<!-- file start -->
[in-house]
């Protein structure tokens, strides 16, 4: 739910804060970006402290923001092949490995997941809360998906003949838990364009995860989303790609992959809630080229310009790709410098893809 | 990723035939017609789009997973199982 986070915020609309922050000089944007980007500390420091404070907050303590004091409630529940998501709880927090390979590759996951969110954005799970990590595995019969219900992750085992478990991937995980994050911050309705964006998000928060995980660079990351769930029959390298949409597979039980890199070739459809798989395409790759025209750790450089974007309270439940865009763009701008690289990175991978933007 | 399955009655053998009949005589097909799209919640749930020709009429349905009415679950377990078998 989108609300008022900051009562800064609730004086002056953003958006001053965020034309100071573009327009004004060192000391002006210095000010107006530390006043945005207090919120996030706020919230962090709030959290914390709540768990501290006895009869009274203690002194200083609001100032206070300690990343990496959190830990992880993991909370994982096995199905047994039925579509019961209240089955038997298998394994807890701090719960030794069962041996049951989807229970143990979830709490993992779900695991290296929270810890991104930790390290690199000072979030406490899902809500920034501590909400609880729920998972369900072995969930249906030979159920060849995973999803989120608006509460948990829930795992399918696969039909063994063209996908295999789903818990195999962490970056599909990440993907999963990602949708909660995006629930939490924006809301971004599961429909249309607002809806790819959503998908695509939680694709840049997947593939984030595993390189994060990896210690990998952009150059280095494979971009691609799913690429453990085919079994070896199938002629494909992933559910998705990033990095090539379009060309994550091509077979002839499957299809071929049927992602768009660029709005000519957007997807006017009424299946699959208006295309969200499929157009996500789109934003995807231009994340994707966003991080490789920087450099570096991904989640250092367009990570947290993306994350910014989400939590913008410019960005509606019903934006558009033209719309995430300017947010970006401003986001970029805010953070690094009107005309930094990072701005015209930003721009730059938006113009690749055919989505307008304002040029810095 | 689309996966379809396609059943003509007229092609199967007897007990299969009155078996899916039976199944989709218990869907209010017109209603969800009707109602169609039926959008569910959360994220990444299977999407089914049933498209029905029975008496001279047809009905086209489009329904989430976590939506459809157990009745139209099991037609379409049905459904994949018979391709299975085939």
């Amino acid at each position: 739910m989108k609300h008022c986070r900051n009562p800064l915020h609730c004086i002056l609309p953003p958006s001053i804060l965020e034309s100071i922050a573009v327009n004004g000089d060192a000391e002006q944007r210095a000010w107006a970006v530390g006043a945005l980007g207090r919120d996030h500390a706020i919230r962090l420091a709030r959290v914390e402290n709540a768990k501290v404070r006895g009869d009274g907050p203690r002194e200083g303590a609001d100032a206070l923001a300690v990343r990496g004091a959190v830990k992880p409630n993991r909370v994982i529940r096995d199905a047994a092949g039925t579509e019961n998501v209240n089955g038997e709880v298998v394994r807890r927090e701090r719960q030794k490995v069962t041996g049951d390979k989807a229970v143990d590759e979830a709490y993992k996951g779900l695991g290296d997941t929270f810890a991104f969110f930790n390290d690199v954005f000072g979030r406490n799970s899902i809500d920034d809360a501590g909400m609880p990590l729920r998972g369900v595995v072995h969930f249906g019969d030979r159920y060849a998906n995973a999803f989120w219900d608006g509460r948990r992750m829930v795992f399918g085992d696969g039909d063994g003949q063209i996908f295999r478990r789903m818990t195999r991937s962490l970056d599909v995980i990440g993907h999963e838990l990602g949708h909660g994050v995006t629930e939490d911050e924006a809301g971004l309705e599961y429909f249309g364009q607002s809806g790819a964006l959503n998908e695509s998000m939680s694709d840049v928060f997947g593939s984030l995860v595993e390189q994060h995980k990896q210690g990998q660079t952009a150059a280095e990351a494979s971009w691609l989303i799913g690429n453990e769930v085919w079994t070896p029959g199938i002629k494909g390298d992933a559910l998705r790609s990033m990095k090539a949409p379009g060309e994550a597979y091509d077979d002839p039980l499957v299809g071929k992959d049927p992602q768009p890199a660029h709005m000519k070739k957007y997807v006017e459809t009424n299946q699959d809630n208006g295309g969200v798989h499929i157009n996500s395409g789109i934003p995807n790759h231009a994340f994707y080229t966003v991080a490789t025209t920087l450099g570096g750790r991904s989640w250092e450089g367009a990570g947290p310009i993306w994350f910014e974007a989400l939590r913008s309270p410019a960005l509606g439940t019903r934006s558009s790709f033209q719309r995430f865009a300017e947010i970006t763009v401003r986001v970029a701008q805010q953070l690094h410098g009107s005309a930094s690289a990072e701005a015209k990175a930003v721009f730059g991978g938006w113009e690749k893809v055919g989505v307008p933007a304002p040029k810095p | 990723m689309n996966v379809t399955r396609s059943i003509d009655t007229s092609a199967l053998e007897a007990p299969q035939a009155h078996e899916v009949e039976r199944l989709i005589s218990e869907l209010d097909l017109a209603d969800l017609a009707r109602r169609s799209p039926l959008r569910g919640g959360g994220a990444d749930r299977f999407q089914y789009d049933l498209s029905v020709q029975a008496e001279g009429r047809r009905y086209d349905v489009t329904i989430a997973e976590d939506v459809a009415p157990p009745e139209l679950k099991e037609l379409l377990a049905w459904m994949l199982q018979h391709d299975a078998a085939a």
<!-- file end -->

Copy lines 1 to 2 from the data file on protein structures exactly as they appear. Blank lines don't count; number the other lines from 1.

[in-house]
């Protein structure tokens, strides 16, 4: 739910804060970006402290923001092949490995997941809360998906003949838990364009995860989303790609992959809630080229310009790709410098893809 | 990723035939017609789009997973199982 986070915020609309922050000089944007980007500390420091404070907050303590004091409630529940998501709880927090390979590759996951969110954005799970990590595995019969219900992750085992478990991937995980994050911050309705964006998000928060995980660079990351769930029959390298949409597979039980890199070739459809798989395409790759025209750790450089974007309270439940865009763009701008690289990175991978933007 | 399955009655053998009949005589097909799209919640749930020709009429349905009415679950377990078998 989108609300008022900051009562800064609730004086002056953003958006001053965020034309100071573009327009004004060192000391002006210095000010107006530390006043945005207090919120996030706020919230962090709030959290914390709540768990501290006895009869009274203690002194200083609001100032206070300690990343990496959190830990992880993991909370994982096995199905047994039925579509019961209240089955038997298998394994807890701090719960030794069962041996049951989807229970143990979830709490993992779900695991290296929270810890991104930790390290690199000072979030406490899902809500920034501590909400609880729920998972369900072995969930249906030979159920060849995973999803989120608006509460948990829930795992399918696969039909063994063209996908295999789903818990195999962490970056599909990440993907999963990602949708909660995006629930939490924006809301971004599961429909249309607002809806790819959503998908695509939680694709840049997947593939984030595993390189994060990896210690990998952009150059280095494979971009691609799913690429453990085919079994070896199938002629494909992933559910998705990033990095090539379009060309994550091509077979002839499957299809071929049927992602768009660029709005000519957007997807006017009424299946699959208006295309969200499929157009996500789109934003995807231009994340994707966003991080490789920087450099570096991904989640250092367009990570947290993306994350910014989400939590913008410019960005509606019903934006558009033209719309995430300017947010970006401003986001970029805010953070690094009107005309930094990072701005015209930003721009730059938006113009690749055919989505307008304002040029810095 | 689309996966379809396609059943003509007229092609199967007897007990299969009155078996899916039976199944989709218990869907209010017109209603969800009707109602169609039926959008569910959360994220990444299977999407089914049933498209029905029975008496001279047809009905086209489009329904989430976590939506459809157990009745139209099991037609379409049905459904994949018979391709299975085939």